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Times of India
08 Aug 2012
Suggests Pvt Network Cover, Health Min Fumes

New Delhi: In a move that has angered the health ministry, the Planning Commission has asked for reversal of the long–standing public health policy from the 12th plan onwards ending governments’ dominant role in providing health services and transiting to greater privatization of the health sector. The plan is along the lines of the ‘managed care’ system which is followed in the US and Mexico.

The health ministry has taken a tough stance against what is being referred to as the "corporatization of health care" and will send a strong reply on Wednesday to plan panel deputy chairman Montek Singh Ahluwalia arguing that "the first priority should be to strengthen the public health system and involve the private sector only for critical gap filling".

The letter from health minister Ghulam Nabi Azad says that "the private sector should not substitute but actually supplement the public sector". TOI has accessed a draft, finalized at the end of July, of the 12th Five Year Plan’s health chapter which sketches the dramatic policy reversal that would bring in universal health insurance coverage by allowing a selected ‘network’ of private and other operators to sell their services on competitive basis to the government for which they would be paid on what the health industry calls ‘capitation’ basis — fixed rates for different treatments for every person handled.

The plan panel’s prescription visualizes the government’s role in delivering primary healthcare as restricted to mere essentials like antenatal care, leaving more lucrative medical treatment to the ‘managed–care’ system where private players will compete with cash–strapped government–run hospitals to run the ‘networks’.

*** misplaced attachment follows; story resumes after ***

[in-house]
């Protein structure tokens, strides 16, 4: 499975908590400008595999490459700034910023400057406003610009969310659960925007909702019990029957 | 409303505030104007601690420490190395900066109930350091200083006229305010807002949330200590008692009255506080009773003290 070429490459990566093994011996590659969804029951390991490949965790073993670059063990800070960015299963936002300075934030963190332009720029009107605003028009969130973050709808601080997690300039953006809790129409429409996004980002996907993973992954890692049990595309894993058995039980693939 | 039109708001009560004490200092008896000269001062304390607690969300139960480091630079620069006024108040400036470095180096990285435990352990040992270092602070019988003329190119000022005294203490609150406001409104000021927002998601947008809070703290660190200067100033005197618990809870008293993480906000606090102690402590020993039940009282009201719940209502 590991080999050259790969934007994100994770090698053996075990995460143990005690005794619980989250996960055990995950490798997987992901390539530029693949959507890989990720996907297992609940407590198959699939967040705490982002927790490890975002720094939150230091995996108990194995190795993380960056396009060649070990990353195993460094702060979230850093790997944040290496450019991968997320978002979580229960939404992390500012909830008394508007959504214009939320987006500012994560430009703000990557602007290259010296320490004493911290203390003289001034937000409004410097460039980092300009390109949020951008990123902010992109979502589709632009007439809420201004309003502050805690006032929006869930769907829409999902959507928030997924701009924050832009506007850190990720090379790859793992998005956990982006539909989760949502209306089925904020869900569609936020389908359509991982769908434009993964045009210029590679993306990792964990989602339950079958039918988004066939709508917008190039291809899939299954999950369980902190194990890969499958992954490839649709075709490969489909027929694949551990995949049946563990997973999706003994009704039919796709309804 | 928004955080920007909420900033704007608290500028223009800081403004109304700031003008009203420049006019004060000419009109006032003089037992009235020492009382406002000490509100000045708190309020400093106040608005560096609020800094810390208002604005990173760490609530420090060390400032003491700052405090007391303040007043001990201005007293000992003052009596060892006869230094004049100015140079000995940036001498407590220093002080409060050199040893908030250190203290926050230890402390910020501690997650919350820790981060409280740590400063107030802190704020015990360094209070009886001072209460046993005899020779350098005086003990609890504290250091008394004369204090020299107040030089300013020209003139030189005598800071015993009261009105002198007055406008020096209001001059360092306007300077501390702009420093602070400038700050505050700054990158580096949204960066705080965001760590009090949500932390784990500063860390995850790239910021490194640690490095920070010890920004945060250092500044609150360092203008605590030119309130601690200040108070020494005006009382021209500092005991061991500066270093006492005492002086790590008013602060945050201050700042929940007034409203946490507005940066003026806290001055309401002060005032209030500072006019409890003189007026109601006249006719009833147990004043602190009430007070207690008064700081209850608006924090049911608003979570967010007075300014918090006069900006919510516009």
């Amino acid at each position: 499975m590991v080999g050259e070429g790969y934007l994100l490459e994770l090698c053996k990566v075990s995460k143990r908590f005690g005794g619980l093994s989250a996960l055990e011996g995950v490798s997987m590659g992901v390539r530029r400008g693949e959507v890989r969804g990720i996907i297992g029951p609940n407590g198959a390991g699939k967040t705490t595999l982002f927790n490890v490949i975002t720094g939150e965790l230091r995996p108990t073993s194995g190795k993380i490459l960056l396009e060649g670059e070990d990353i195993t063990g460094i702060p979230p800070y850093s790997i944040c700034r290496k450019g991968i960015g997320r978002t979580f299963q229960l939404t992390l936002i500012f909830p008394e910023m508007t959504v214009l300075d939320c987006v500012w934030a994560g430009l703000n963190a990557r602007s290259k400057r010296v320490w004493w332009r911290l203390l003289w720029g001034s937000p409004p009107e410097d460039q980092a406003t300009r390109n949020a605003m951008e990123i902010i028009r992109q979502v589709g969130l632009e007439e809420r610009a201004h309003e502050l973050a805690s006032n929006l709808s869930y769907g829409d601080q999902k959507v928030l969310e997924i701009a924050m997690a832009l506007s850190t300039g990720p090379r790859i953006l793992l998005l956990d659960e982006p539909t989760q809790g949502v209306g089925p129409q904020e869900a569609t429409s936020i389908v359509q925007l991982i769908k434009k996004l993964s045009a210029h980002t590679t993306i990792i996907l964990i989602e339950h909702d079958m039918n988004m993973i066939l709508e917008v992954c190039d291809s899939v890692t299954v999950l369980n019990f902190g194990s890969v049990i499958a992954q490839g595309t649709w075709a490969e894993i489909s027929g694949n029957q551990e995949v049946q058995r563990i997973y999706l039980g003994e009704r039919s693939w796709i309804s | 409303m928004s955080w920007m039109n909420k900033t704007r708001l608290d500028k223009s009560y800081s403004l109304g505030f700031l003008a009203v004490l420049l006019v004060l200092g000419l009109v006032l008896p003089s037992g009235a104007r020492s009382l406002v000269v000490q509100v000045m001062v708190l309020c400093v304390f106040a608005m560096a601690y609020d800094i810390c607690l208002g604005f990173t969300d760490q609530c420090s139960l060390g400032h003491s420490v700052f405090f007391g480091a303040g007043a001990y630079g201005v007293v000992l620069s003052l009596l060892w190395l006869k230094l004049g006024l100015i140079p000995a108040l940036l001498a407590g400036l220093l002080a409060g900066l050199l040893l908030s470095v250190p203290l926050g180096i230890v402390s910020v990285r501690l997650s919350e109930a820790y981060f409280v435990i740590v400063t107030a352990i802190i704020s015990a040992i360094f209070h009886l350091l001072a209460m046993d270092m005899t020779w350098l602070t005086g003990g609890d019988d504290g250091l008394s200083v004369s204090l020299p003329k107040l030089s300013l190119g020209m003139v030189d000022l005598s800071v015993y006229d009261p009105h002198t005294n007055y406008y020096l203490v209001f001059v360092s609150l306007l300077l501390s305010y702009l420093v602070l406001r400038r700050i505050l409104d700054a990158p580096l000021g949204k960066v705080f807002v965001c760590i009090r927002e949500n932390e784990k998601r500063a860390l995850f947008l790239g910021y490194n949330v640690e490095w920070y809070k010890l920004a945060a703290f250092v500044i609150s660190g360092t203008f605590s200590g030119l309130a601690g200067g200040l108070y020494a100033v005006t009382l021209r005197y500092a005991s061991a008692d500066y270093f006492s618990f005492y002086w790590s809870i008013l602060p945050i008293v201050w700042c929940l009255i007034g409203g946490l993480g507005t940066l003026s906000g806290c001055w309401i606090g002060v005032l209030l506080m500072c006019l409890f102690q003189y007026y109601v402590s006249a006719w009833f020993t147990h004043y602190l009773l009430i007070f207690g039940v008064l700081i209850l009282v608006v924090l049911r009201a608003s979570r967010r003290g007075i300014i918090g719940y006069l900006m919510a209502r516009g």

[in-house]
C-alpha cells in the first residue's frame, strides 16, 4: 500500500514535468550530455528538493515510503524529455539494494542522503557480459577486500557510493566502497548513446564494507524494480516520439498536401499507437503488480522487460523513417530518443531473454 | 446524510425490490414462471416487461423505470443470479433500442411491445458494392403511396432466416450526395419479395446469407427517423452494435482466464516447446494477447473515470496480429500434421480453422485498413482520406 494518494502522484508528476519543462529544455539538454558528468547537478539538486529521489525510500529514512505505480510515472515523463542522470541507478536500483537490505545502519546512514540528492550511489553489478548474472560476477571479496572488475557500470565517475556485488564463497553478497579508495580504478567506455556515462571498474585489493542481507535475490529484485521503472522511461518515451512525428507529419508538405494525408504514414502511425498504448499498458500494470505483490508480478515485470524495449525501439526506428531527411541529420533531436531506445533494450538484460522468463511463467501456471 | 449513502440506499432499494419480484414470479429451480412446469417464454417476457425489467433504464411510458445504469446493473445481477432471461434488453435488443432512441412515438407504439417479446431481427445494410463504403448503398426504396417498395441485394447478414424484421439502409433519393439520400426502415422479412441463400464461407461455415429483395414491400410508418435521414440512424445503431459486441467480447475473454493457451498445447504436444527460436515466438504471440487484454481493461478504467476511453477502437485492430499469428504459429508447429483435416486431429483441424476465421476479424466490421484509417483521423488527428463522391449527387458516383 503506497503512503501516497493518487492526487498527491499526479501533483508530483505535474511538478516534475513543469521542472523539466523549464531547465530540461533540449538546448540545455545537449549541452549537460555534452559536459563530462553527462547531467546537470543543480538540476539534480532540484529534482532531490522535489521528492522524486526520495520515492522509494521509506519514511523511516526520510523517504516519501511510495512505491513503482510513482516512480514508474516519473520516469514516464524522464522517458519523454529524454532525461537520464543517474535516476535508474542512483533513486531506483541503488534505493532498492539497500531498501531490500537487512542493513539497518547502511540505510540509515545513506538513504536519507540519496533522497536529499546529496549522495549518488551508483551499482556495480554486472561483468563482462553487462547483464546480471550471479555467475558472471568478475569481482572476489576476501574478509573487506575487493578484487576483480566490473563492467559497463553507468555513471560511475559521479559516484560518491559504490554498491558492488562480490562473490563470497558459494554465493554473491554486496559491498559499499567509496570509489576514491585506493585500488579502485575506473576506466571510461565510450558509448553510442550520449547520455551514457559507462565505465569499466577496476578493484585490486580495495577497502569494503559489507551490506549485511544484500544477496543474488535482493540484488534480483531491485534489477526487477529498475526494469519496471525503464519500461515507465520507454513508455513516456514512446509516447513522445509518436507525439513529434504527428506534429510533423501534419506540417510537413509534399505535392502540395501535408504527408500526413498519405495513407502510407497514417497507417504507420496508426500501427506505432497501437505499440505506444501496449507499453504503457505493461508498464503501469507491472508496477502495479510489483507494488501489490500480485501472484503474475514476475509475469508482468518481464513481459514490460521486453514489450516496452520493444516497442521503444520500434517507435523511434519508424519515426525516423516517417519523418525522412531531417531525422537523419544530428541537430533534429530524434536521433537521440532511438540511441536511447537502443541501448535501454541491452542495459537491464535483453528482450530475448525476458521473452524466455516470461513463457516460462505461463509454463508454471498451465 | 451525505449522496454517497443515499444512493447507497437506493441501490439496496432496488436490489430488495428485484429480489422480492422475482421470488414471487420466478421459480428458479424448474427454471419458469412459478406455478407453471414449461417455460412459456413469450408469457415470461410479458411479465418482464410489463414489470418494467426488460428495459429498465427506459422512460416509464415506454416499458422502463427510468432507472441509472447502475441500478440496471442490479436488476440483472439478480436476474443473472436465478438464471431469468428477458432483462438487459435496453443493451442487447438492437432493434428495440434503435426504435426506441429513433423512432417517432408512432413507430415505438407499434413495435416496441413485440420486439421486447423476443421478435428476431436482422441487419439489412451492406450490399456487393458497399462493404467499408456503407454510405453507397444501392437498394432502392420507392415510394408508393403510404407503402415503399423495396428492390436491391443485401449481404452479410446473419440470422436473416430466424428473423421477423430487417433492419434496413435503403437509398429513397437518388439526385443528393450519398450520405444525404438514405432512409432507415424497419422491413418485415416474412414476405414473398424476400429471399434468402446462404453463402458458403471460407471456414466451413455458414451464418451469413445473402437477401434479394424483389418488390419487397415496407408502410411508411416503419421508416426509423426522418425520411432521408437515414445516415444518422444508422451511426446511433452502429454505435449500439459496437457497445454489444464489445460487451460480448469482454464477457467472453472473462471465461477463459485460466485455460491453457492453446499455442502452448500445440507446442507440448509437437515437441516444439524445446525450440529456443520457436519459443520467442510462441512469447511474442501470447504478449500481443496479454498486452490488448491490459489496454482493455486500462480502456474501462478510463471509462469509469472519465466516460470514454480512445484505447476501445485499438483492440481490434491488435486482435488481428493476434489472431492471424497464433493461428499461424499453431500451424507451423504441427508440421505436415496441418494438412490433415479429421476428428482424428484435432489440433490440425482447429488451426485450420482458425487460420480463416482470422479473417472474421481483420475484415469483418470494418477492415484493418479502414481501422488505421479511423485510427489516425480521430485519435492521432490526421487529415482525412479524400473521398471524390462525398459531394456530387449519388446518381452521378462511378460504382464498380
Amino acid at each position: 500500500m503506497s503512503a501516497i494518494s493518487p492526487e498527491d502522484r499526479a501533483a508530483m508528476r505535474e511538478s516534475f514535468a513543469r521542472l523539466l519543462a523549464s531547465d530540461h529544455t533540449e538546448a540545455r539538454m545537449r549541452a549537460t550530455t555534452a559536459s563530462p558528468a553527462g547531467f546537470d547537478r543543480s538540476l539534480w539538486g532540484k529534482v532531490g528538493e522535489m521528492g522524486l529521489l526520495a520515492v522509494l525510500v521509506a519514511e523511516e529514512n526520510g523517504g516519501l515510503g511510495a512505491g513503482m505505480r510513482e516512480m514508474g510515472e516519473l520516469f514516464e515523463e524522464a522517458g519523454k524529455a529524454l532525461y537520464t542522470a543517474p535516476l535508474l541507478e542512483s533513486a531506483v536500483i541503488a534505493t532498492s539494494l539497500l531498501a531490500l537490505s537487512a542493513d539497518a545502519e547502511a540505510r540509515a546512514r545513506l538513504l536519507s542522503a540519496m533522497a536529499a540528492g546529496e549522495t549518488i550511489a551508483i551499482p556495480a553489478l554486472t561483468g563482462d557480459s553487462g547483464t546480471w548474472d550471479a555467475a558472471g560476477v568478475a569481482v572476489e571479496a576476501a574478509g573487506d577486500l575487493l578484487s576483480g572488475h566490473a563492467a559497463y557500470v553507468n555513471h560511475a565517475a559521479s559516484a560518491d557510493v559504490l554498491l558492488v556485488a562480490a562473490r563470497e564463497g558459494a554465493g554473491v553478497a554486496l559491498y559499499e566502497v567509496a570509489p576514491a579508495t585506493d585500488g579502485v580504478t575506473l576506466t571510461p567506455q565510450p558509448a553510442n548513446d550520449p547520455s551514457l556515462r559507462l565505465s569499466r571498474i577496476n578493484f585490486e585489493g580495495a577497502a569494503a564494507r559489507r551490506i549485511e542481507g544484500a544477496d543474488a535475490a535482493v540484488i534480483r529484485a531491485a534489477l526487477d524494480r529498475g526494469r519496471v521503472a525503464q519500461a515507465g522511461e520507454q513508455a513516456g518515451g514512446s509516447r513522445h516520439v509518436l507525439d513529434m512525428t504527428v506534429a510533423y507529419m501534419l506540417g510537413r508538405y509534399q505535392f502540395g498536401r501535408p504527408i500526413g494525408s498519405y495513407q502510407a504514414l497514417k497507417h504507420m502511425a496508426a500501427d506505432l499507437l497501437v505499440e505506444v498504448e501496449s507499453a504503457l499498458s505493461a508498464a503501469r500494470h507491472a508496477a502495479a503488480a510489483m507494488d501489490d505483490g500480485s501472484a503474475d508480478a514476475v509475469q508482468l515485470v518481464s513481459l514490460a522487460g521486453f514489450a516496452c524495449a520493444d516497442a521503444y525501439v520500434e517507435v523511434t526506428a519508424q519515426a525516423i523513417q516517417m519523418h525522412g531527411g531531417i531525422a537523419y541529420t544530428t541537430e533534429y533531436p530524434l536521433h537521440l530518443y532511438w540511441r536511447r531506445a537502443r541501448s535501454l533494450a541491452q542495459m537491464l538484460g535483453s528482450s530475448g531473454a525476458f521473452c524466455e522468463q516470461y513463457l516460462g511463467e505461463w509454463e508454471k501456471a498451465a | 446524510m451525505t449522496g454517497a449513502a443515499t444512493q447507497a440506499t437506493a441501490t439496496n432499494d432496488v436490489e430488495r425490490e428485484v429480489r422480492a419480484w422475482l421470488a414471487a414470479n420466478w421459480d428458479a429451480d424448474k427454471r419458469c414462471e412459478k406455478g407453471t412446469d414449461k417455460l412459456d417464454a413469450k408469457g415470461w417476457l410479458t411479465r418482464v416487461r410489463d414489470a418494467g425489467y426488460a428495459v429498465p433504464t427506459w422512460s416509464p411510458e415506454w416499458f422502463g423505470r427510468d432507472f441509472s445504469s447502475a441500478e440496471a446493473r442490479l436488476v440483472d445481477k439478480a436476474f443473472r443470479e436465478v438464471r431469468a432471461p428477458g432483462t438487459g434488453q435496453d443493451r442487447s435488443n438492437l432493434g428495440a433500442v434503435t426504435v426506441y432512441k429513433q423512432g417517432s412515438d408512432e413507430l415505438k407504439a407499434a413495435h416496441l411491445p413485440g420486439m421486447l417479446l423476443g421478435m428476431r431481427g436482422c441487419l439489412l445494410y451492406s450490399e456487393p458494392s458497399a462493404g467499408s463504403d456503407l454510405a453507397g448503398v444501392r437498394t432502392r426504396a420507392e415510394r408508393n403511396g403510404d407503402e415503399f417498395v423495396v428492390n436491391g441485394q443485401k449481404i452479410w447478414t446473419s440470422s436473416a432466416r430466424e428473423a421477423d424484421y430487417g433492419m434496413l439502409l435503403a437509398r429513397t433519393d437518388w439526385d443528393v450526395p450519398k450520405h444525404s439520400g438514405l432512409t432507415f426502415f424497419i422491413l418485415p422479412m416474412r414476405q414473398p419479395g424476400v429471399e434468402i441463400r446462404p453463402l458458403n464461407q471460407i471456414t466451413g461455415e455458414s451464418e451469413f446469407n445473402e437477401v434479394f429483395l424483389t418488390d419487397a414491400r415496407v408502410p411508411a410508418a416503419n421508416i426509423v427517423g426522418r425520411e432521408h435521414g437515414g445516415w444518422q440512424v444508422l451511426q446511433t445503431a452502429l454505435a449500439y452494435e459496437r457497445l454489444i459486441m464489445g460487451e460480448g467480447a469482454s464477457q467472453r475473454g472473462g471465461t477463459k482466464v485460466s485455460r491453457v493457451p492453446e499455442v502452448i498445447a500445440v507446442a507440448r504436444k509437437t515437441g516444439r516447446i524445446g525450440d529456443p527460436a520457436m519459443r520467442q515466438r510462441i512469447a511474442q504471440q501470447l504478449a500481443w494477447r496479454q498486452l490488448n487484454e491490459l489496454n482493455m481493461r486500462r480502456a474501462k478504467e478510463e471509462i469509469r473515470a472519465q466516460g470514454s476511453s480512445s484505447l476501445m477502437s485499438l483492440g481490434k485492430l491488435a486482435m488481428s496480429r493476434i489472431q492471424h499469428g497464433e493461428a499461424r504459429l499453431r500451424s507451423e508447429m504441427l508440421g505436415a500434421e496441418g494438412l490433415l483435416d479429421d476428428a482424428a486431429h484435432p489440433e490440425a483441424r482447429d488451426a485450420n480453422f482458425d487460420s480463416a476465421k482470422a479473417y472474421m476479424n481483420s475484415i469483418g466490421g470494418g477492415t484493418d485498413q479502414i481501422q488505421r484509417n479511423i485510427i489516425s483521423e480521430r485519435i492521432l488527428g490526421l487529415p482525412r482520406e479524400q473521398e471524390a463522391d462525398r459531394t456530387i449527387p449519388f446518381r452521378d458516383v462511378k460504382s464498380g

The commission’s proposal runs contrary to what even its High Level Expert Group (HLEG) on health reforms had said as recently as November 2011. The HLEG, headed by Dr K Srinath Reddy, had recommended, "Purchases of all healthcare services under the universal healthcare system should be undertaken either directly by the central and state governments through their departments of health or by quasi–governmental autonomous agencies established for the purpose." The HLEG will meet on Thursday to discuss the plan panel’s latest proposal.

Dr Reddy told TOI, "We have clearly voted for strengthening of the public sector. We will meet on Thursday to discuss where there is a mismatch between our recommendations and the commission’s proposal."

He added, "We have clearly said that the public sector needs to be strengthened and should be the main provider of services under the UHC. Where needed, the private healthcare provider could be contracted to supplement these services through a well designed system. Both public and private providers should be monitored by an independent regulator for quality of care so that the entitlement under the UHC is properly delivered through technically competent and ethically correct health care."

The health ministry, however, is livid. An official told TOI, "We should not forget the exploitation of patients that goes on in the private sector every day through over–prescription and over–diagnosis. The health challenges in India’s urban and rural areas are completely different. The private hospital chains have no presence in such backward areas facing the worst health indicators. How will they perform there?"

The ministry is also worried that such a move by the Planning Commission will take away "the few doctors that are still practicing in public hospitals".

"The NRHM needs to be continued. We have invested huge amount of money and planning over the last seven years over it and are finally seeing results. A National Urban Health Mission needs to be floated for the urban poor," the official said.

Sources said at stake in this controversial move is the health sector pie which is set to rise substantially as the government ups its investment in the 12th Five Year Plan to Rs 10,85,369 crore.

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